Study criticises Brazil’s dam construction, saying that more economically and ecologically viable alternatives already exist
Dams are hugely controversial, especially in the Amazon Rainforest. Their proponents, flashing green credentials, have dammed the tributaries of the Amazon for decades. However, there is a rising backlash against the huge economical, environmental, and sociological costs dams bring. A paper led by Dr. James Randall Kahn from Washington and Lee University is the latest in this volley.
Published in Energies, the study is based on a simple principle – that developmental projects should not be pursued if the future damages they cause (even if measured in terms of decades) outweigh the original benefits. In the case of dams in the Brazilian Amazon, the authors believe that this threshold was crossed a long time ago. Their paper thus dismantles the economic justifications for Amazonian dams, while also highlighting the huge damages brought about by these projects.
Their argument can be broken into two parts: flawed governmental analyses and the existence of more effective alternatives to sustainable energy.
The authors note several issues with studies undertaken by the authorities in dam proposals. First among them is the tendency to declare areas where dams are planned to be “without environmental constraints” before ecological studies were conducted. Such locations include the Rio Negro basin, among the least-studied and most pristine environments in the Amazon. Somewhat astonishingly, the areas with acknowledged environmental constraints will be subjected to 90 percent of future dam construction.
Secondly, the benefits of dams diminish significantly after completion. Dams are especially problematic in tropical and topologically flat areas, which typify the Amazonian basin. Converting shallow lake and river areas into deep reservoirs drowns and kills the terrestrial forest, destroying carbon sinks and leading to the atmospheric release of greenhouse gases through decomposition.
The Balbina Dam in Brazil’s Amazonas state, implemented in 1989, has been heavily criticized for environmental destruction and greenhouse gas emissions that were the result of the reservoir created by the dam. Despite being 4,438 square kilometers (1,714 square miles) in area, the dam has a meager capacity of 250 megawatts. Photos by: James Randall Kahn.
Ominously, the paper calculates that should all the proposed reservoirs in the Amazon be constructed, 785 million metric tons of methane and carbon emissions would be released. In comparison, the carbon dioxide emissions from fossil fuel combustion in Brazil in 2010 totalled 453.87 million tons, 1.73 times less than projected emissions from the planned reservoirs.
The ability of dams in the Amazon basin to generate electricity is also compromised by subsequent sedimentation and the fact that water flow in Amazonian rivers is predicted to diminish due to climate change. Furthermore, the areas that need the power generated by these dams most are often situated thousands of kilometers away. Considering that dam capacity diminishes by approximately 20 percent for every 1,000 kilometers (620 miles) the electricity travels through conventional power lines, this represents a significant waste of energy.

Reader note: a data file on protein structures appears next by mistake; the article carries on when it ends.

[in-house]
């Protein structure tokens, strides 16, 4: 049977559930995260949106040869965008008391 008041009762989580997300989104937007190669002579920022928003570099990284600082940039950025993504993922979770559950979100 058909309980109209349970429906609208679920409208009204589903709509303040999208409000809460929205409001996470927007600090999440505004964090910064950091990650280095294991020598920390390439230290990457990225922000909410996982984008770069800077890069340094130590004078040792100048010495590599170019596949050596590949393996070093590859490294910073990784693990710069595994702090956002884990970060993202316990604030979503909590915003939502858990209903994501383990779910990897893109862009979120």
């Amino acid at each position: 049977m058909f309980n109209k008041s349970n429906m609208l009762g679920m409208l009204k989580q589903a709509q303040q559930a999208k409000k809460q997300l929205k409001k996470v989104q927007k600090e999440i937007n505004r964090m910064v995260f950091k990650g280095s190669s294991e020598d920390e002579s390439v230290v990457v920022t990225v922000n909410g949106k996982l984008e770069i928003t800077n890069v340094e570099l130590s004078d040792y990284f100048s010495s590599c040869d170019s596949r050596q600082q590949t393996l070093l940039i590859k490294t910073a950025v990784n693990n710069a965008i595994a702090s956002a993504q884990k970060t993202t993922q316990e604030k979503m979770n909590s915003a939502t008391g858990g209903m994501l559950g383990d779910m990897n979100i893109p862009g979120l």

Choose the real sustainable energy sources
Brazil is not stuck with hydropower, write the authors, as the country has much potential for other sources of alternative energy, such as solar, wind and biogas. Photovoltaic and wind power costs have been declining rapidly and continue to do so, and are already more efficient than hydropower. For instance, the costs of solar power range from 35-40 percent less per watt than hydropower, and considering the high amounts of sunlight Brazil gets, it is in the perfect location to harness this type of energy.
Biogas, Kahn said, is another promising alternative. A cheap and effective source of energy that has been in used for centuries, it is created from organic waste that is burned, leaving rich fertilizer behind.
“Most of the sewage in Brazil is untreated and it needs to develop proper treatment,” he said. “While it makes an investment there it could also invest in routing that sewage through biogas facilities and producing electricity. A real advantage is that you have the sewage in the place where you have the demand for it.”
When one factors in the local environmental and social costs dams cause, it is hard to argue in favor of them, say the authors. Their construction can block fish migration and sediment flow, lower oxygen levels both below and above the dams, fragment entire aquatic ecosystems, and displace rural and indigenous communities.
Raising the precautionary principle—the concept that an action with high a potential for harm should not be carried out unless it is proven to be safe—the authors believe any short-term benefits that dams may bring in the Amazon are simply not worth the havoc they will wreak on the environment. Rather, they maintain Brazil needs to – and can – rely on a combination of alternative fuel sources to meet the increasing energy demands of its continuing development. All that is needed is the political will and changing of old paradigms.
“The real key between now and the more distant future is to minimize the damage we do to the planet,” Kahn said. “We don’t want to make choices over the next ten or twenty years that have implications for the next 100 years… We need to aggressively go after the newer technologies.”
- Kahn, J. R., Freitas, C. E., Petrere, M., 2014. False Shades of Green: The Case of Brazilian Amazonian Hydropower. Energies, 7, 6063-6082
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